RESPONDEAT SUPERIOR AND AGENCY: EASTERLING V. MAN-O-WAR AUTOMOTIVE, INC. (COA 4/20/2007)

EASTERLING V. MAN-O-WAR AUTOMOTIVE, INC.
TORTS:  Vicarious liability (respondeat superior and scope of employment)
2005-CA-000114
PUBLISHED: AFFIRMING; DIXON
DATE RENDERED: 4/20/2007

This case arose from a one-car accident.  The passenger Easterling sued Tudor and his employer Man-O-War successfully obtained a dismissal at summary judgment who defended on the grounds that since Tudor was not acting within the scope of his employment at the time of the accident, the theory of respondeat superior liability was inapplicable.  Tudor was a sales manager at Man-O-War who was given concert tickets by the owner and was driver a "demonstrator vehicle" when he was traveling from the concert with Easterling and another person as a passenger when the accident occurred.

To hold an employer vicariously liable for the actions of an employee, the doctrine of respondeat superior requires a showing that the employee’s actions were in the course and scope of his employment and in furtherance of the employer’s business. As was noted in Sharp v. Faulkner, 166 S.W.2d 62, 63 (Ky. 1942), the respondeat superior doctrine has no application when an employee engages on a “personal and private trip” which has “no connection with his masters’ business.”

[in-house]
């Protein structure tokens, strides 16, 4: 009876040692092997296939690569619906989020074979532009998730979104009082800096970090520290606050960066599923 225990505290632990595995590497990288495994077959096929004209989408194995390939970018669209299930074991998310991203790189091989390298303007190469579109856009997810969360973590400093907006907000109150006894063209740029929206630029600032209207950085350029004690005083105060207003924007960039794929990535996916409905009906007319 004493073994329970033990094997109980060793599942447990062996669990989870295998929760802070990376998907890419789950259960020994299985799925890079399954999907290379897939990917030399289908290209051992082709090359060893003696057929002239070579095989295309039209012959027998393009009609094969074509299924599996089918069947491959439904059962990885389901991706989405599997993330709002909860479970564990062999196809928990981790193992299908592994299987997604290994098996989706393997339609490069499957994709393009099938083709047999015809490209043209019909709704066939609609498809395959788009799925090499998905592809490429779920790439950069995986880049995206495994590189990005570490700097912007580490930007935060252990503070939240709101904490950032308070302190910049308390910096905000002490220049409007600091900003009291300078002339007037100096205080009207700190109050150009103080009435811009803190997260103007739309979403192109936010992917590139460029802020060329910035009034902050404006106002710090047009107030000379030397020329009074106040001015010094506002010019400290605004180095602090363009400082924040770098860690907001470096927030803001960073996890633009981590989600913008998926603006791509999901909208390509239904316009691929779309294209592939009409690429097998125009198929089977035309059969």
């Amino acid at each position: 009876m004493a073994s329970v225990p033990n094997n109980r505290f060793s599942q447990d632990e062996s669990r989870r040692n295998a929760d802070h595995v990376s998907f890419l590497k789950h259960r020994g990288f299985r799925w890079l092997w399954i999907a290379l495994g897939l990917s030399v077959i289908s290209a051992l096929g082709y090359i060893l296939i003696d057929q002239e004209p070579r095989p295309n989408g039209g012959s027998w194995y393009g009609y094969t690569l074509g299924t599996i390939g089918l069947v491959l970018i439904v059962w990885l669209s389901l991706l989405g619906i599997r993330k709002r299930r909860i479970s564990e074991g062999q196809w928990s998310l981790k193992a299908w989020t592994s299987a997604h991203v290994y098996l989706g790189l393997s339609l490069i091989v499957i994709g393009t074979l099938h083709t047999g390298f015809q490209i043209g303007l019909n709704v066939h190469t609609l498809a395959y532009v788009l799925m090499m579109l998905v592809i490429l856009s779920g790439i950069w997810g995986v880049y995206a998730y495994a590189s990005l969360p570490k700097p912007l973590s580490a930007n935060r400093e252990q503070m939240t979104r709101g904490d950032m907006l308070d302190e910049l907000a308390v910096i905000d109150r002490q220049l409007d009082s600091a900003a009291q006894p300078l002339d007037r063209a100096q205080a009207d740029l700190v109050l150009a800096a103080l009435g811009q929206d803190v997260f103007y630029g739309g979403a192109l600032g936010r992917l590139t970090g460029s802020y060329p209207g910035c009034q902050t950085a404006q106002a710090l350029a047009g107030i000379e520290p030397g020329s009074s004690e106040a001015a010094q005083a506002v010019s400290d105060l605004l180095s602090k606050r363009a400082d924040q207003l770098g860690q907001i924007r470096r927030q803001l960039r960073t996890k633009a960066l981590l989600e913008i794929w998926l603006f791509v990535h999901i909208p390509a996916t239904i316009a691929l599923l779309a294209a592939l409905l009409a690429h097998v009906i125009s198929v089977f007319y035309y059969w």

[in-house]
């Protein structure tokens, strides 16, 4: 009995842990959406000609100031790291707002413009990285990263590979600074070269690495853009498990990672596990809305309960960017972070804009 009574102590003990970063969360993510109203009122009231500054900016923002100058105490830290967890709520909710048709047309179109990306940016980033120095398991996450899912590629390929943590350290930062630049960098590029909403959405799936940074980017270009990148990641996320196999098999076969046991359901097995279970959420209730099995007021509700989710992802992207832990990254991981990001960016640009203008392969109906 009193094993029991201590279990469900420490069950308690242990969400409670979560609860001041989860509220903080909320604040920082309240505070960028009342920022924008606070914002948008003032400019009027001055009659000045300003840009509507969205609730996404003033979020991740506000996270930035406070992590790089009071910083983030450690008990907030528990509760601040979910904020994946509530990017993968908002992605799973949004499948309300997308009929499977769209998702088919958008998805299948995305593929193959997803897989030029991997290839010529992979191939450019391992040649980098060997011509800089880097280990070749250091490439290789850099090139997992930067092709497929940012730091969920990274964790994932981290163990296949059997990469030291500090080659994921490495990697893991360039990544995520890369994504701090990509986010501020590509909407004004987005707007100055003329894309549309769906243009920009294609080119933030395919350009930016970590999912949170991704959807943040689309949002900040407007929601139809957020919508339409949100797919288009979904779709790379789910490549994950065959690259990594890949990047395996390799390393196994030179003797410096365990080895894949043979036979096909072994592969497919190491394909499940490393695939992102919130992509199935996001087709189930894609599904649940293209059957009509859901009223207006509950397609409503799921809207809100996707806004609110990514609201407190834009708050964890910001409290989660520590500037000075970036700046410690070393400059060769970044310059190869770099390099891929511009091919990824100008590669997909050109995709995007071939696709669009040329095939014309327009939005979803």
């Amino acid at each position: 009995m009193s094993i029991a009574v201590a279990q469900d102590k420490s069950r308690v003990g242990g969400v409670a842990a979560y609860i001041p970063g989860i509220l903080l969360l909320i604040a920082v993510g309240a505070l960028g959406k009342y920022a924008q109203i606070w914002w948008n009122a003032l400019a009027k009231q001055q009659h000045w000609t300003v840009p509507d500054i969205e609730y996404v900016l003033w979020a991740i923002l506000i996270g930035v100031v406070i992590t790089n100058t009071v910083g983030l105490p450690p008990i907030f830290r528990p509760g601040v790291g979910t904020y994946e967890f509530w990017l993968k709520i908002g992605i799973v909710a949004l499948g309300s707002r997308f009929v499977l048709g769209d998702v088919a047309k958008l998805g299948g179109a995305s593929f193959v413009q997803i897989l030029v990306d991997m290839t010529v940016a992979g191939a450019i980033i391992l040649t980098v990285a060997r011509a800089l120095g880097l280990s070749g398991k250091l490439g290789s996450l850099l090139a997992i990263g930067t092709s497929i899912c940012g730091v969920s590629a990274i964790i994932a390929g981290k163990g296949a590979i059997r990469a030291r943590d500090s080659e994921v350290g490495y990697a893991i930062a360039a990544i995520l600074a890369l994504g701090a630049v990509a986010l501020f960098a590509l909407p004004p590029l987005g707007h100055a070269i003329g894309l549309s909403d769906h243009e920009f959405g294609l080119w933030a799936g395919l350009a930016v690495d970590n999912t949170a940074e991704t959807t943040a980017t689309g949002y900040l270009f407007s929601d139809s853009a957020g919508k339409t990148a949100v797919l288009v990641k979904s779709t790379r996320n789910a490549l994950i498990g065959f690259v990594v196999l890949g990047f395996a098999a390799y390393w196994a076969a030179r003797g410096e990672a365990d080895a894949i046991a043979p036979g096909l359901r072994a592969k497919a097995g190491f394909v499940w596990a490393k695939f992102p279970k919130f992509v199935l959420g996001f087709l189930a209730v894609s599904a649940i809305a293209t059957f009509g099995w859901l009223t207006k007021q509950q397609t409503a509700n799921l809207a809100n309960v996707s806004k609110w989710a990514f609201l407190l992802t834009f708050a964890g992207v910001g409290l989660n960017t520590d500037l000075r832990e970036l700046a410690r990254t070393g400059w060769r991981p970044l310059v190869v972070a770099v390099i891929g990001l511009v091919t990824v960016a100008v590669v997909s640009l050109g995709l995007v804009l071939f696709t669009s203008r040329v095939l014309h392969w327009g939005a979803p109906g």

The COA could not perceive how giving someone concert tickets meets the necessary “foreseeability test” required in Kentucky to create causation for a subsequent automobile accident. See Lewis v. B&R Corp., 56 S.W.3d 432 (Ky.
App. 2001) and held that at the time of the collision, Tudor was engaged in a purely personal activity, and was not in any manner acting within the scope and course of his employment.

Digest by Michael Stevens

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